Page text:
The idea of making a live action movie based on a manga or anime series has been around for years. Back in 2012, a film called “Rurouni Kenshin” came out and stood out from the rest however. It’s based on a popular Shōnen manga of the same name (also known as “Samurai X”) written and illustrated by Nobuhiro Watsuki. Steeped deeply in samurai culture and Japanese history, the manga did well at capturing action, adventure, drama, and even comedic moments. Following in its footsteps while wearing its own shoes, this adaption brilliantly walks the fine line of recreating those superb qualities while also showcasing itself as a stand-alone great.
Takeru Satoh stars as the masterful swordsman known as Kenshin Himura. Alongside him, Emi Takei takes on the role of Kendo school owner Kaoru Kamiya. Munetaka Aoki comes in as Sanosuke Sagara, the street fighter who loves to slug it out (and also enjoys a good break to devour food and drink). Another fighter with a lot of heart is Taketo Tanaka’s character; the young, street-smart and smart-mouthed Yahiko Myojin. Yōsuke Eguchi does well in his role as Hajime Saito, a police officer working for the Meiji government who has a past that intertwines with the main protagonist’s. Yū Aoi steps into the role of Takani Megumi, a beautiful healer who is forced to make opium for the bad guys. Speaking of bad guys, Kōji Kikkawa captures the menacing presence of the blood-thirsty revenge driven Jin-e Udo quite well. Teruyuki Kagawa adds to the list of baddies, playing the greedy and ruthless businessman Takeda Kanryū. By his side, Go Ayano stars as Gein and Genki Sudo as Banjin Inui.
Formerly a legendary man-slayer during the time of the Bakumatsu war, Himura Kenshin now strives to live a peaceful life, wandering around and helping those in need. After vowing to never kill again and leaving his old sword behind along with his bloody past, he now travels the countryside of Japan with a reverse-bladed sword, a sword seemingly incapable of killing, at his side. The past isn’t as keen on letting go however. A greedy business with an opium scheme and an old adversary carrying his previous blade come into his life, testing the limits of how far Kenshin can go without breaking his no-kill vow.
Have you ever watched a comedian perform live? What really gets a belly laugh isn’t always the structure of the joke but how it is told, the small details that accompany the joke. With Rurouni Kenshin, it’s a similar thing. The choreography alone is highly entertaining and refreshing! That isn’t the end though, what truly elevates this is how it is all executed. Speed and precision accentuate the fight choreography that is portrayed and one can truly believe many of the characters are hardened fighters when watching the movie. Each fight is entertaining for more than the prospect of a violent blow however.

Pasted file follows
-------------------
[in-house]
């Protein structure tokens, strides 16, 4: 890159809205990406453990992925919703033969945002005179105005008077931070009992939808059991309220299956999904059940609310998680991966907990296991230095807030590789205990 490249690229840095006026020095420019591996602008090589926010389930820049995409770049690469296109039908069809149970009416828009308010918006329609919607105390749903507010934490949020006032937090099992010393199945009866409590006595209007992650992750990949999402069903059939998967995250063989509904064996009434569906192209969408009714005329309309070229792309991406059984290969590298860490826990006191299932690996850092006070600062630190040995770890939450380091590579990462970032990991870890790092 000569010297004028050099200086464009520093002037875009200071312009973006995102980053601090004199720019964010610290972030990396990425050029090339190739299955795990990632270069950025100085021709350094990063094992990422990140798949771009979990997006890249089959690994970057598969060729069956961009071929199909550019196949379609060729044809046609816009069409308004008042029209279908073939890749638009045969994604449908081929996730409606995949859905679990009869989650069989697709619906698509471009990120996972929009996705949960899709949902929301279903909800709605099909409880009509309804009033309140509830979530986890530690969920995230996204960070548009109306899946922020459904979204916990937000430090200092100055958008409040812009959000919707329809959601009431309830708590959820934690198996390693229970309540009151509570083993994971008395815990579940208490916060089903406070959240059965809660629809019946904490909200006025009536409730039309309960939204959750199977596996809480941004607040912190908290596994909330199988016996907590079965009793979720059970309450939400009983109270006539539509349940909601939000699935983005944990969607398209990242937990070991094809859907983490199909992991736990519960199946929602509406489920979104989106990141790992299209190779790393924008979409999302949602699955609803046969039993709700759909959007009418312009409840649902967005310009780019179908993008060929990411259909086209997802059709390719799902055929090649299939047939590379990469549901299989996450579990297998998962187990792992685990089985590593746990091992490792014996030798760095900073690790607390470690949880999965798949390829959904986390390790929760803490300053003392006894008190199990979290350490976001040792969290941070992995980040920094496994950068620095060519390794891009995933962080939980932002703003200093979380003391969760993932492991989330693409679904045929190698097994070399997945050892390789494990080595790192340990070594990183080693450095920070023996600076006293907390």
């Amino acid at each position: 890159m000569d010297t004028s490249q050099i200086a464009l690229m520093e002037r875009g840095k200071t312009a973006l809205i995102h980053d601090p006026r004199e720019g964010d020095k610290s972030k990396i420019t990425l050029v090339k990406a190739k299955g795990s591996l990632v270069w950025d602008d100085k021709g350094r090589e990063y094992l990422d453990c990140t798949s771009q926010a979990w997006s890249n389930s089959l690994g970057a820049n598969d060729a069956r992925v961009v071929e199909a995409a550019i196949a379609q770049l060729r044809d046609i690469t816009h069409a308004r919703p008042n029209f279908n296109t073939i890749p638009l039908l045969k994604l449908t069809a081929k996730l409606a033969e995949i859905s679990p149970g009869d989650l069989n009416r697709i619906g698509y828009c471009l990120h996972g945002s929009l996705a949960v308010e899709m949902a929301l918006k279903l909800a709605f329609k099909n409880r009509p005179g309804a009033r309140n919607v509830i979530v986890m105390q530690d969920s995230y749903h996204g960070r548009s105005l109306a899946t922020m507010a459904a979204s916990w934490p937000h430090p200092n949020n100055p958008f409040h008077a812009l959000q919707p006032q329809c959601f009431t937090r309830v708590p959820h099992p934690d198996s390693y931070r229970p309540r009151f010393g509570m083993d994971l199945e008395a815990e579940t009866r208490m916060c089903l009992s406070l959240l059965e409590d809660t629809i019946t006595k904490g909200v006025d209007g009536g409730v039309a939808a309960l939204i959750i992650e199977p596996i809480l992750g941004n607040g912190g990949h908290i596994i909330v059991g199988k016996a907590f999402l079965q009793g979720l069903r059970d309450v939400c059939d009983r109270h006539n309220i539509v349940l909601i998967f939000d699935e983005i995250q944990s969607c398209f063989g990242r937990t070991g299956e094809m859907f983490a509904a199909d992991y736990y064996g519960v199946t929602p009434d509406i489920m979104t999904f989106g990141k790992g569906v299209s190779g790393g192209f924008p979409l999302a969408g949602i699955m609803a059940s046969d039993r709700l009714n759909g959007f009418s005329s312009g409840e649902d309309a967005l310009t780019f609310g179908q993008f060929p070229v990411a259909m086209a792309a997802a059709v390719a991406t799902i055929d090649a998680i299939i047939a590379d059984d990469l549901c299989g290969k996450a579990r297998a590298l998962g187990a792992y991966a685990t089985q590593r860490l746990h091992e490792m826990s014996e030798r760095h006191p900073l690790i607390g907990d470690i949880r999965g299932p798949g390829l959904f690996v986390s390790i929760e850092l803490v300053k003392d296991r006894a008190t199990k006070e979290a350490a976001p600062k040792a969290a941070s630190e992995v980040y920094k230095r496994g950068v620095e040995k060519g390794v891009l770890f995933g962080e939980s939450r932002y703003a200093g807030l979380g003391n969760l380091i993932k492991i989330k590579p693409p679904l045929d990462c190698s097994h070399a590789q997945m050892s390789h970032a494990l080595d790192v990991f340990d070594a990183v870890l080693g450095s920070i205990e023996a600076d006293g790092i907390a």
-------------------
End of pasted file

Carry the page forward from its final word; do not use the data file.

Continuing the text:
Whether it’s the pacing of a fight that leads to a comedic mid-fight break or the look on a thug’s face as he is about to receive a blow so powerful it seems like it would make Bruce Lee wince in sympathetic pain, “Rurouni Kenshin” finds ways to add bits of humor to even the most thrilling fights.
Many of the action scenes are accompanied by a slow-mo moment to highlight the peak adrenaline moments. While this can be an excellent finishing touch that complements an already exciting fight, the amount of reliance on it comes close to being a little too much. Though a little more restraint with the effect would have helped, the movie stops shy from using it to an intolerable level. From beginning to end, a full spectrum of emotions are directed by the beautiful music played in the background of casual everyday moments, life or death battles, and everything in between.
During some of the more heartfelt moments, the music flows into the foreground, guiding emotions while there is no dialogue from the characters. A flashback to Himura Kenshin’s days as an assassin showcases this well, accentuating the reveal of why he has the “X” shaped scar on his cheek. The fact that the film can simply use pacing and music to orchestrate emotion is a testament to the value of this film. No mean feat.
An exhilarating samurai adventure set in the early days of the Meiji Restoration, this is a must watch for anime fans, movie goers and martial arts nerds of all ‘styles’!
- The action director / stunt coordinator for the film, Kenji Tanigaki, has a history with the star of the famous “Ip Man movies”, Donnie Yen. They’ve worked together many times over the years, going as far back as the 1998 action movie “Ballistic Kiss”.
- The movie success spawned two sequels which aired in 2014, “Rurouni Kenshin: Kyoto Inferno” and “Rurouni Kenshin: The Legend Ends”. Each movie went on to be released internationally with subtitles in multiple languages.
- The character of Himura Kenshin was based on a real life samurai named Kawakami Gensai. Many of the other characters are also influenced by historical Japanese figures.
- Though the idea of a sakabato, or reverse-bladed sword, was originally conceived for the manga the film was based on, the design has since been replicated for and by fans of the Rurouni Kenshin series.
- This film was released in North America under the name “Rurouni Kenshin: Origins”.